The placebo effect is a widely known medical intervention that doctors use to prevent the use of medication in patients. It wasn't until early 2002 that researchers first discovered that practicing placebos on their patients may lead to alternative results if they suffer from severe depression. '"People have known for years that if you give placebos to patients with depression or other illnesses, many of them will get better," says Leuchter, director of adult psychiatry and a professor at the UCLA Neuropsychiatric Institute and Hospital. Participants' decision to seek treatment, hopefulness for the treatment's effectiveness and positive interactions with health-service providers could all contribute to the "placebo effect," says Leuchter. And while the findings do not explain why people respond to placebo treatment, "it does change the way we think about the placebo effect," says Leuchter. "What this study shows, for the first time, is that people who get better on placebo have a change in brain function, just as surely as people who get better on medication."'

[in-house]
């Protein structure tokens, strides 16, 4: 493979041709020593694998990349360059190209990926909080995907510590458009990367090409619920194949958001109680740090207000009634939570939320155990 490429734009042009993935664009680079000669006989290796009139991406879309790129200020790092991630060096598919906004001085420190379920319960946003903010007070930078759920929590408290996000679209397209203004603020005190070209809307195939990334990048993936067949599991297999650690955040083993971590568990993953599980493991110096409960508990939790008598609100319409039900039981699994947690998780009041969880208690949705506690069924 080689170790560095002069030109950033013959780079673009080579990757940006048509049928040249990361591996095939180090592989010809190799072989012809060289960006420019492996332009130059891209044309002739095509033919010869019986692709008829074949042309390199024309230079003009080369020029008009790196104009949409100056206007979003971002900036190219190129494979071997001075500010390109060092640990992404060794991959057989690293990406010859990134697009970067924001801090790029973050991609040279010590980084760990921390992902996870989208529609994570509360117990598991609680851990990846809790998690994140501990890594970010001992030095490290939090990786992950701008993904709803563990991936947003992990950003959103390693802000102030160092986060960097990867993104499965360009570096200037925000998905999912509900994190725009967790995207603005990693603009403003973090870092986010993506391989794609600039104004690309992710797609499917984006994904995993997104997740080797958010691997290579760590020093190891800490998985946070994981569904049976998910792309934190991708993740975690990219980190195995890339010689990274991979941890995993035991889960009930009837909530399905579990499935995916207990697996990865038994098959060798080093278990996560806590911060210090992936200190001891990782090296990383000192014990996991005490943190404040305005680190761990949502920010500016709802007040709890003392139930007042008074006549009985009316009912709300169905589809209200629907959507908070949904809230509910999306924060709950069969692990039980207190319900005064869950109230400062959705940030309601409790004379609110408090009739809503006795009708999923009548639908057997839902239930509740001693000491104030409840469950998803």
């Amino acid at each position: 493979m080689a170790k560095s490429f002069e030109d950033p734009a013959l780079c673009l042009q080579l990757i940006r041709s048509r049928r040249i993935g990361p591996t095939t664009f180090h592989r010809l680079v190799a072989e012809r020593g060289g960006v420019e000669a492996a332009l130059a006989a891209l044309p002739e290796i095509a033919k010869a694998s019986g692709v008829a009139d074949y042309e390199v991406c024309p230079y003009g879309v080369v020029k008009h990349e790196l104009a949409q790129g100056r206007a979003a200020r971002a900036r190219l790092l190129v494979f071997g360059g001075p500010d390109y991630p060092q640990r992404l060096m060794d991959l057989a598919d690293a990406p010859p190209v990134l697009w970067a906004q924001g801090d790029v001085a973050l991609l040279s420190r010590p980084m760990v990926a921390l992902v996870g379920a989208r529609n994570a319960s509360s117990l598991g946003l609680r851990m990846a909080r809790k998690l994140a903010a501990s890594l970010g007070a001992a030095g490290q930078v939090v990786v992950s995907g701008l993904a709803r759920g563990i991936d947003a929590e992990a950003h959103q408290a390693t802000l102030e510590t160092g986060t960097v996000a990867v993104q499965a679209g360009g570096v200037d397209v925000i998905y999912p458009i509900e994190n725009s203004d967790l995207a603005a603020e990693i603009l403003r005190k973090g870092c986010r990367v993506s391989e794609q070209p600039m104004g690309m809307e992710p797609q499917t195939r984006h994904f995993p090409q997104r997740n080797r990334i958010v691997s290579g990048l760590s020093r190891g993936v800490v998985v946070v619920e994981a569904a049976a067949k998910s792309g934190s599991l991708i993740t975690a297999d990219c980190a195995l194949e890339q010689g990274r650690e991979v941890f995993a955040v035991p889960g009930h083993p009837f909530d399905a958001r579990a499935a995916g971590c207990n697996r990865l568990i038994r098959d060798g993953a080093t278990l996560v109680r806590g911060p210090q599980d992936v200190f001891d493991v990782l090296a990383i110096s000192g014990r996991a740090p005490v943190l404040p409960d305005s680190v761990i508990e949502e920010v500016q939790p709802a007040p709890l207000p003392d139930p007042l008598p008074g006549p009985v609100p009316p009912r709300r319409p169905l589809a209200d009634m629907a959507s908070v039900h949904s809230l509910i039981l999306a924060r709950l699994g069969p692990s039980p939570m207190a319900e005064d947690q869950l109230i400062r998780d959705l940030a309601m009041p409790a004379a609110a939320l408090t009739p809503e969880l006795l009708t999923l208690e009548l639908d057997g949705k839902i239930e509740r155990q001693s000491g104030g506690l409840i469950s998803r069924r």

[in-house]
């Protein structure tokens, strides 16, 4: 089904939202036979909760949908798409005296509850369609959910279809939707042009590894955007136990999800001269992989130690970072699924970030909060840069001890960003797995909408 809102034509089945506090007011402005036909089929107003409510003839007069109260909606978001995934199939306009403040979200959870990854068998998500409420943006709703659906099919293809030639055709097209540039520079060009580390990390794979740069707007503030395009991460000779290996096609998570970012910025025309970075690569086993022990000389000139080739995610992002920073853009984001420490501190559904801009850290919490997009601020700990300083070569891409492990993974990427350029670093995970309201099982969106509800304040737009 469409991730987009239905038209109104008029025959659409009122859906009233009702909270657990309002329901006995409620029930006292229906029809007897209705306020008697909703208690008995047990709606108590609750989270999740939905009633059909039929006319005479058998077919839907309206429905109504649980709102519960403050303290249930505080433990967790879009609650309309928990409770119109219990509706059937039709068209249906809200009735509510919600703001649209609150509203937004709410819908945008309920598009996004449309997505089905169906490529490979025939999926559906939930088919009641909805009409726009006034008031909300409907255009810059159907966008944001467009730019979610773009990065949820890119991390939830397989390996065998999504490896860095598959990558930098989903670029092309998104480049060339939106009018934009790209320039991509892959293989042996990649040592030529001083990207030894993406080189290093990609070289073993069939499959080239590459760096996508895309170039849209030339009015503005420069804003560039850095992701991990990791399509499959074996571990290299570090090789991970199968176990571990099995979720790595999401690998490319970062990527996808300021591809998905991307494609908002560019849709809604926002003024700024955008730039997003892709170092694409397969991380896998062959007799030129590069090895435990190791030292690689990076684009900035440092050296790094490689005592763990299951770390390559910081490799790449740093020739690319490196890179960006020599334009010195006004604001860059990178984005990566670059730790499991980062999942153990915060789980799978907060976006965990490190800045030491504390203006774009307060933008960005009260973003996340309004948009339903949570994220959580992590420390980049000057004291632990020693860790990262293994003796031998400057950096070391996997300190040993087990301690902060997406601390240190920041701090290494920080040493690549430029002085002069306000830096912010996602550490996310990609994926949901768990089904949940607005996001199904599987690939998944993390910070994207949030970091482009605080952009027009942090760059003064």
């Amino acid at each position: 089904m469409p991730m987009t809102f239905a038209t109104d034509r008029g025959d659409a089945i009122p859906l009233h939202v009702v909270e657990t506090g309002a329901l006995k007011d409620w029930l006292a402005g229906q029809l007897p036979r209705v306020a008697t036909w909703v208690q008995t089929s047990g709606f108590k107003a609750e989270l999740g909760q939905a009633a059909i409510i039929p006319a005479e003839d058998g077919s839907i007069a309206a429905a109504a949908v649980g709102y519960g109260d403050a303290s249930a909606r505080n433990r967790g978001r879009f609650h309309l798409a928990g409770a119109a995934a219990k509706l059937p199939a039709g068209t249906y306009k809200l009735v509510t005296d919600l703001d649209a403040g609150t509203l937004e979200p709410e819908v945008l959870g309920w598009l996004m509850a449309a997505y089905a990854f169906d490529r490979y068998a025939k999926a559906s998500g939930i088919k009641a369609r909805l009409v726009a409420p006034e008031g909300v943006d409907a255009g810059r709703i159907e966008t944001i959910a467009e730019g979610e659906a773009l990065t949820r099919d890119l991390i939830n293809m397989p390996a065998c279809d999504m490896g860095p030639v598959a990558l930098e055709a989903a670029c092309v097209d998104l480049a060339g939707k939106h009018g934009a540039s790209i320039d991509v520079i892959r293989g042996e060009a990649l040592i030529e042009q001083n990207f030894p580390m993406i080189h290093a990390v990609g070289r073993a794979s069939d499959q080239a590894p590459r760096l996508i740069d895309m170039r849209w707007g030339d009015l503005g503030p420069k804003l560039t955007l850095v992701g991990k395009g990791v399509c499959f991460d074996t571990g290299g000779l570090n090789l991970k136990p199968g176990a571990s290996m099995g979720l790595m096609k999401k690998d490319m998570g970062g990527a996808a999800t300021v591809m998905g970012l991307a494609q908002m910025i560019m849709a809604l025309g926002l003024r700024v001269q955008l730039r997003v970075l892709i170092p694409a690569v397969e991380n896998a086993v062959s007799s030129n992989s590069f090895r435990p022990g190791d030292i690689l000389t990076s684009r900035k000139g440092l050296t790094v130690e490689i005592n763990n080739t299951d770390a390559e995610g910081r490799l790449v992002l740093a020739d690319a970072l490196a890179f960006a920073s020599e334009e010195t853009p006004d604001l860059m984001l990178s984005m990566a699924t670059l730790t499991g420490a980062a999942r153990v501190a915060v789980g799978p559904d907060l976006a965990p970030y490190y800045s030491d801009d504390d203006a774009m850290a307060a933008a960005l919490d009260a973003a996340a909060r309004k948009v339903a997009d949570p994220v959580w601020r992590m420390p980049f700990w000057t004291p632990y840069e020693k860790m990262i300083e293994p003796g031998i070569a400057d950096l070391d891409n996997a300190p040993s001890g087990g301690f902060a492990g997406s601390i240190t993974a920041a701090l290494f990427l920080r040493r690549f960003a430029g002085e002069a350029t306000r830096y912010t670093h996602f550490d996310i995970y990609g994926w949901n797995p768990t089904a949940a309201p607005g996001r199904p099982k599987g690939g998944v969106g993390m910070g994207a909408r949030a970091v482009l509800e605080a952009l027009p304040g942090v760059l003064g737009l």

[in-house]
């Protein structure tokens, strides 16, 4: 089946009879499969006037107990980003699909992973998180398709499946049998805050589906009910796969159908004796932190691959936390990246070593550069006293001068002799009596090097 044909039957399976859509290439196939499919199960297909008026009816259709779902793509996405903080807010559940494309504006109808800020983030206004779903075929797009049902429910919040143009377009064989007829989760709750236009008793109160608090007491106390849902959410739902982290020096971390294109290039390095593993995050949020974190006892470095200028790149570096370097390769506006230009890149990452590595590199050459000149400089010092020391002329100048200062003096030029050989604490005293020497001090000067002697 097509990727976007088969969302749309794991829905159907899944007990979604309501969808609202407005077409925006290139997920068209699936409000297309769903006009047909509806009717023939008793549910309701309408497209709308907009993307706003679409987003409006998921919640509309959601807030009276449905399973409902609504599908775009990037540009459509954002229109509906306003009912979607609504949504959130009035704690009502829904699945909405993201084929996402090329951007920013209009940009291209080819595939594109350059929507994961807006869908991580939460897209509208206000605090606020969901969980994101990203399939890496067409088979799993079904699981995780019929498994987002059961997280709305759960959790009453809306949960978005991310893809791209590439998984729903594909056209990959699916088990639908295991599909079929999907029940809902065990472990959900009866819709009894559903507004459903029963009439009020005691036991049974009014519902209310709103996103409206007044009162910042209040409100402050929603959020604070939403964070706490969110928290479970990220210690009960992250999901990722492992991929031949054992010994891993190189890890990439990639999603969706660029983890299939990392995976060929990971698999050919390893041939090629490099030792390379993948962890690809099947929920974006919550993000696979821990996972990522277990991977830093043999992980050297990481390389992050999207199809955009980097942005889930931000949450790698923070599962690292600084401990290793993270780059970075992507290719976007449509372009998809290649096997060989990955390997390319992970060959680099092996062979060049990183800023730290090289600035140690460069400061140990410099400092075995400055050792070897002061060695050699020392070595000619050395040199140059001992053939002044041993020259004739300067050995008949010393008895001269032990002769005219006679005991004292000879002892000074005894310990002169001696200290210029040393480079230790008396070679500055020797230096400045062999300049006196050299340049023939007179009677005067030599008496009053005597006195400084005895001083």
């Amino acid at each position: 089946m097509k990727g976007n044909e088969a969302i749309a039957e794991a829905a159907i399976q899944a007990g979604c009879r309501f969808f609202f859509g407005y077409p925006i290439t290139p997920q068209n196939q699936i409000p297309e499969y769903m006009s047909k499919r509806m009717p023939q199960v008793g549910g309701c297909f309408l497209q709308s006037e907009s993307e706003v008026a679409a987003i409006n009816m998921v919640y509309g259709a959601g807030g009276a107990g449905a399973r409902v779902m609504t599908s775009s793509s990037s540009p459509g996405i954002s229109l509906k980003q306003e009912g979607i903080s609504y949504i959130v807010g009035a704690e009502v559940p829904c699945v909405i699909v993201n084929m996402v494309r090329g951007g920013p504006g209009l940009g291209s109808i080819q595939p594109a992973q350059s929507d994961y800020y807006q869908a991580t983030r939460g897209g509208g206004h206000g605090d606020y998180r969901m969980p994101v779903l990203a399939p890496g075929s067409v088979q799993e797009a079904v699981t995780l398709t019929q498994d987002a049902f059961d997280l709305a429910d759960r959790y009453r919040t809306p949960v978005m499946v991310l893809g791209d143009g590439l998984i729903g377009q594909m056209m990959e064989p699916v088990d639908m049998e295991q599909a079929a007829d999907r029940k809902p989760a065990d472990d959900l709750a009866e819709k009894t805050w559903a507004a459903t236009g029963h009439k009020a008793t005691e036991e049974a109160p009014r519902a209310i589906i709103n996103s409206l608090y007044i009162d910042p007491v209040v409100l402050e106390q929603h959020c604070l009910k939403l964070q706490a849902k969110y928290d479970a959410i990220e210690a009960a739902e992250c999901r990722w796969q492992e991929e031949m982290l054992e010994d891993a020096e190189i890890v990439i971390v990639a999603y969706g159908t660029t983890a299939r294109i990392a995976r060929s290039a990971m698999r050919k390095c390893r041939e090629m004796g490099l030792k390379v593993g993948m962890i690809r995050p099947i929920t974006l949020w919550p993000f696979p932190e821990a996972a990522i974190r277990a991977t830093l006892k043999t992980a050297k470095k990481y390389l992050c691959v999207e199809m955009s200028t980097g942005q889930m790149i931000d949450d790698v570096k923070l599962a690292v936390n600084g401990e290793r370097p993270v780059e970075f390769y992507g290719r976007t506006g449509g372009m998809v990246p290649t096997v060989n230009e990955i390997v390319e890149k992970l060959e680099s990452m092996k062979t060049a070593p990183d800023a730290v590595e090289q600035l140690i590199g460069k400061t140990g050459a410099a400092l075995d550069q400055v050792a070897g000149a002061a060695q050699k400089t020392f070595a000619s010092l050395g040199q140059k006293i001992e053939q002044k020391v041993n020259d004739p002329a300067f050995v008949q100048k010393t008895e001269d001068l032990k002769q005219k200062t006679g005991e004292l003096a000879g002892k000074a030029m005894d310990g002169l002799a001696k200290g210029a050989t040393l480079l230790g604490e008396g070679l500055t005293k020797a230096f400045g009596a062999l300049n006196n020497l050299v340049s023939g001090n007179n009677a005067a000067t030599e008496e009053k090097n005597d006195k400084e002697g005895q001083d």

Its strange after reading this to think of how much the mind effects our well-being. Just the excitement of a drug working positively can make all the difference in treatment. Big expectations can can also help, giving way for an optimistic outlook. Mix in with a little bit of time and most people will get better. I love that this practice is used. It gives the medical world a sense of humanity, not trying to push drugs on their patients all the time and with such ease. But if side effects begin to surface surrounding the "non-altering" use of placebos, I think someone might need to take a second look to see if what we originally thought was true, is. However, it's effects have been positive thus far. Maybe in the future the use of the placebo effect may have a different purpose. For now, it stays thankfully.